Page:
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A mineral is to a rock as a tree is to a _____.  Can you fill in the blank?  Sure, "forest" is the answer!  As it turns out, minerals make up rocks.  Sometimes there are different proportions of minerals in a rock.  There may be only one main chemical component in a mineral, however.  A mineral is defined by its chemical composition and by the fact that it must be solid, naturally occurring, crystalline, and inorganic (not containing material that was once alive).  Minerals are found all around us.  Can you think of some examples of minerals?

Several kinds of minerals that we carry at SMART Centre Market are:

  • calcite (CaCO3) of various types  and colors 
  • amethyst (both small pieces and larger amethyst geode crystals)
  • quartz (SiO2) of different colors and types
  • tiger's eye
  • selenite
  • onyx
  • labradorite
  • hematite
  • sodalite
  • aquamarine
  • chryscolla
  • jade 
  • garnet
  • citrine
  • kyanite

and more! 

So, what is a "rock"? Rocks are naturally occurring.  Sometimes objects look like rocks, but they are actually man-made, like concrete.  Rocks have mixtures of minerals in them or perhaps one main type of mineral but with various other substances mixed in.  Limestone, for example, contains the mineral calcite which has the chemical calcium carbonate (CaCO3) as the primary component.  Sandstone contains the mineral quartz composed of silicon dioxide (SiO2).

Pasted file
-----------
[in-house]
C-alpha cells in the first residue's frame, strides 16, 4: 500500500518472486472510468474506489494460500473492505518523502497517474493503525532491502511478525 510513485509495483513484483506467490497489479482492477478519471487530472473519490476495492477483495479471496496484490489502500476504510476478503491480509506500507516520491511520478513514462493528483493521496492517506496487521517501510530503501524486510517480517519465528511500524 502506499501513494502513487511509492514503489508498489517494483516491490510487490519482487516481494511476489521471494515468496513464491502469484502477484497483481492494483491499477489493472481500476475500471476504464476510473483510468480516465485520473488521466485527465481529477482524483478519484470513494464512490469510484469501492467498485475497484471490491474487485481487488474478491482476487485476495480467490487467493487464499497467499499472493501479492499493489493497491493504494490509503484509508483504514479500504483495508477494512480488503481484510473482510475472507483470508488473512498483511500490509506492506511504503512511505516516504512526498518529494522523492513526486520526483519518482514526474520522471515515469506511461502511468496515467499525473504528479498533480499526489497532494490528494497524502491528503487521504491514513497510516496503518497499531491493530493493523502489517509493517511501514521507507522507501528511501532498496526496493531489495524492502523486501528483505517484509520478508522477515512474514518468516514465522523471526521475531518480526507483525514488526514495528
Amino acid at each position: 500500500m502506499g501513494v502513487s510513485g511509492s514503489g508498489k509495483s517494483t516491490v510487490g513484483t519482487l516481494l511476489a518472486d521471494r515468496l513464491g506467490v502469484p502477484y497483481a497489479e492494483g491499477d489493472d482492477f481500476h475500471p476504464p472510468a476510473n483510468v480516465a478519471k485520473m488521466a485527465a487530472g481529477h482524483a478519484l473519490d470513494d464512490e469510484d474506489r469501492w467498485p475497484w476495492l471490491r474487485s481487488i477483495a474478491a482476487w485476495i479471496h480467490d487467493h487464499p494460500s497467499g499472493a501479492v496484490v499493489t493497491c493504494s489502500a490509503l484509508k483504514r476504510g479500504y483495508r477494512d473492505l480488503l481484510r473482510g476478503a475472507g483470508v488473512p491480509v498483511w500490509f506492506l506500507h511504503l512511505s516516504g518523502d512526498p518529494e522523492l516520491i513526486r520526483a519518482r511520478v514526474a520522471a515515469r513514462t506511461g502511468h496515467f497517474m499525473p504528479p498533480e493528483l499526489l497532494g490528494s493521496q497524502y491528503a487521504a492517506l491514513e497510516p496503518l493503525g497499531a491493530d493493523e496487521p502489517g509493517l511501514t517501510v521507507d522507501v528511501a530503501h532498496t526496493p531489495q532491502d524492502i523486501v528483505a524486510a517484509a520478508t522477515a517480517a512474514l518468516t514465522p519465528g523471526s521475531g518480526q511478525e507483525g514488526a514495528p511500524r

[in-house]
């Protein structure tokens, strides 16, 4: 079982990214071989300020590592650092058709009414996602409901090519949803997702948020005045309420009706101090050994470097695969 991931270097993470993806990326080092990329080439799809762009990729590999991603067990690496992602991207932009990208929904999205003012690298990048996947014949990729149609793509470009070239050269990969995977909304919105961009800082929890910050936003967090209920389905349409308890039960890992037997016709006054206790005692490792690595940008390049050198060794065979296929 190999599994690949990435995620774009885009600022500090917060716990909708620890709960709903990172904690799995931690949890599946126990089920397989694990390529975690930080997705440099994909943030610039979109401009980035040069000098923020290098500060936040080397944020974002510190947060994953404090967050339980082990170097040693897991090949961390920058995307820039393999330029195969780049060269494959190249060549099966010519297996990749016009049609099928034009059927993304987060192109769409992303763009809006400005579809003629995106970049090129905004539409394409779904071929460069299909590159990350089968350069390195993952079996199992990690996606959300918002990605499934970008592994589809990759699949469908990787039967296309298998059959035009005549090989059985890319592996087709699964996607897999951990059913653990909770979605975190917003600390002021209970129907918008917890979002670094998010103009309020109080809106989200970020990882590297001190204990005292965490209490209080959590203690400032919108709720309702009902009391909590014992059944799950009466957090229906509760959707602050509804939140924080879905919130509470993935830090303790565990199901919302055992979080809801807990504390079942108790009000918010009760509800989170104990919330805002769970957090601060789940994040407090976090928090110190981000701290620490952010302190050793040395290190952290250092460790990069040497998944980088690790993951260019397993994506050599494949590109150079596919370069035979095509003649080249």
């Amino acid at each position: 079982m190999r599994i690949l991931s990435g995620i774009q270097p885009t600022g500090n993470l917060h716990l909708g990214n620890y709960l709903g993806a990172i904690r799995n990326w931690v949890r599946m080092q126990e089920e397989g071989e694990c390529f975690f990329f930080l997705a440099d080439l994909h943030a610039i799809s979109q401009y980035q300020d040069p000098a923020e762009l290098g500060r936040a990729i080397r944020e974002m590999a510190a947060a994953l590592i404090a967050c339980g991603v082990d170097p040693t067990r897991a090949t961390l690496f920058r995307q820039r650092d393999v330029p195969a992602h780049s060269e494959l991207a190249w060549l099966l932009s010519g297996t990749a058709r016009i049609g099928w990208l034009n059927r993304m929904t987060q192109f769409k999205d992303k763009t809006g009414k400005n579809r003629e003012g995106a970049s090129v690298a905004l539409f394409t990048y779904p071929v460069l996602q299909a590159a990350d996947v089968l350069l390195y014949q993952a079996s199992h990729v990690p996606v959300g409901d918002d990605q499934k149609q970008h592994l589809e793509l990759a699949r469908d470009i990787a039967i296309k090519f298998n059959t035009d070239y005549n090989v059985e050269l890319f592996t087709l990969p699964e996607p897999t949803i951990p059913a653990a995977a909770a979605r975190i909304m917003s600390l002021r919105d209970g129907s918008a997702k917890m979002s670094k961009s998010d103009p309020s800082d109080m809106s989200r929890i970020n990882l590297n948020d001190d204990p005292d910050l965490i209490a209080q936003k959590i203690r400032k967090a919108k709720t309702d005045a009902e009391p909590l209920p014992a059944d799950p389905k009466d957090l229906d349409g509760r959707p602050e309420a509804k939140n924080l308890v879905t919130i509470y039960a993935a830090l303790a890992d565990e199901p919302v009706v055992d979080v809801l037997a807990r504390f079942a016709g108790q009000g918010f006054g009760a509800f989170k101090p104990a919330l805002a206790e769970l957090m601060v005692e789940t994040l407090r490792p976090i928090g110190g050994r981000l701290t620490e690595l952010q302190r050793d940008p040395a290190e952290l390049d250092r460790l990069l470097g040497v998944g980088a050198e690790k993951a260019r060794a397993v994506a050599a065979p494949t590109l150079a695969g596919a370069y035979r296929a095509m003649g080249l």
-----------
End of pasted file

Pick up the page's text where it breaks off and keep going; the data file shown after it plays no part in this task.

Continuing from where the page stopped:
When you find a rock, it is important to note where you found it.  That can be a really great clue about what kind of rock it is.  Some kinds of rock are much more common in certain areas.  In the state of West Virginia, sedimentary rocks are the most common.  The main types of sedimentary rock found in West Virginia are limestone, sandstone, and shale.

Igneous and metamorphic rock types are not commonly found in West Virginia.  The igneous rocks are formed from magma or lava from volcanoes.  Metamorphic rocks are formed from either igneous, sedimentary, or other metamorphic rocks.  They are changed by heat and/or pressure.  Notice how the word metamorphic is similar to the word metamorphosis?  The rock has changed, just like caterpillars to butterflies or tadpoles to frogs!